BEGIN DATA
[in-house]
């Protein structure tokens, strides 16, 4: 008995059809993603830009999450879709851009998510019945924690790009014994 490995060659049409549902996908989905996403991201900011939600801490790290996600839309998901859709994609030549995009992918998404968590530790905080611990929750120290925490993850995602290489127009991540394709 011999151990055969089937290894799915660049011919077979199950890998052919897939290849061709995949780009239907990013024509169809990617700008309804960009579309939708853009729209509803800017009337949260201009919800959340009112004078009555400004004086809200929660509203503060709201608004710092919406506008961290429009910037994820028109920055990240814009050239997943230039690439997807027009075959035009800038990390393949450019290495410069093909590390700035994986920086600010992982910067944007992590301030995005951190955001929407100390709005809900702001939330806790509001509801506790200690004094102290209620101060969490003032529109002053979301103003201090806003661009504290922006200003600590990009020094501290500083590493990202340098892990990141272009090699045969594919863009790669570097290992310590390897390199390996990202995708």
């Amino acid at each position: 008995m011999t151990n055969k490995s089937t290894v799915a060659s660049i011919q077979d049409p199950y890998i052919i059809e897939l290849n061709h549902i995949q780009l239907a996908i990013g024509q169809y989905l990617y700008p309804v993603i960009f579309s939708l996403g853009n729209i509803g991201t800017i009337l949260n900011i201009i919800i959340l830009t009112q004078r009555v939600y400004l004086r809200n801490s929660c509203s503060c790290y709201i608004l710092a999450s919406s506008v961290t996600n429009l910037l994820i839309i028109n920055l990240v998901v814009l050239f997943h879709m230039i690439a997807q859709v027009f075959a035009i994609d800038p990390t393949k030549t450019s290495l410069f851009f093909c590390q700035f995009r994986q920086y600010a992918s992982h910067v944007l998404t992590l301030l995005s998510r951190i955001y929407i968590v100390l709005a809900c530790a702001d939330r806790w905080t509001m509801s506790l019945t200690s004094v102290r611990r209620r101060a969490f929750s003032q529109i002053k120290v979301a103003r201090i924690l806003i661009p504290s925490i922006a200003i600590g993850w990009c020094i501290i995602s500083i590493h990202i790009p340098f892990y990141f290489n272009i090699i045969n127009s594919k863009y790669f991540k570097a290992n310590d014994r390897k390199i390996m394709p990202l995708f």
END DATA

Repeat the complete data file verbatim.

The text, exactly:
[in-house]
């Protein structure tokens, strides 16, 4: 008995059809993603830009999450879709851009998510019945924690790009014994 490995060659049409549902996908989905996403991201900011939600801490790290996600839309998901859709994609030549995009992918998404968590530790905080611990929750120290925490993850995602290489127009991540394709 011999151990055969089937290894799915660049011919077979199950890998052919897939290849061709995949780009239907990013024509169809990617700008309804960009579309939708853009729209509803800017009337949260201009919800959340009112004078009555400004004086809200929660509203503060709201608004710092919406506008961290429009910037994820028109920055990240814009050239997943230039690439997807027009075959035009800038990390393949450019290495410069093909590390700035994986920086600010992982910067944007992590301030995005951190955001929407100390709005809900702001939330806790509001509801506790200690004094102290209620101060969490003032529109002053979301103003201090806003661009504290922006200003600590990009020094501290500083590493990202340098892990990141272009090699045969594919863009790669570097290992310590390897390199390996990202995708």
């Amino acid at each position: 008995m011999t151990n055969k490995s089937t290894v799915a060659s660049i011919q077979d049409p199950y890998i052919i059809e897939l290849n061709h549902i995949q780009l239907a996908i990013g024509q169809y989905l990617y700008p309804v993603i960009f579309s939708l996403g853009n729209i509803g991201t800017i009337l949260n900011i201009i919800i959340l830009t009112q004078r009555v939600y400004l004086r809200n801490s929660c509203s503060c790290y709201i608004l710092a999450s919406s506008v961290t996600n429009l910037l994820i839309i028109n920055l990240v998901v814009l050239f997943h879709m230039i690439a997807q859709v027009f075959a035009i994609d800038p990390t393949k030549t450019s290495l410069f851009f093909c590390q700035f995009r994986q920086y600010a992918s992982h910067v944007l998404t992590l301030l995005s998510r951190i955001y929407i968590v100390l709005a809900c530790a702001d939330r806790w905080t509001m509801s506790l019945t200690s004094v102290r611990r209620r101060a969490f929750s003032q529109i002053k120290v979301a103003r201090i924690l806003i661009p504290s925490i922006a200003i600590g993850w990009c020094i501290i995602s500083i590493h990202i790009p340098f892990y990141f290489n272009i090699i045969n127009s594919k863009y790669f991540k570097a290992n310590d014994r390897k390199i390996m394709p990202l995708f």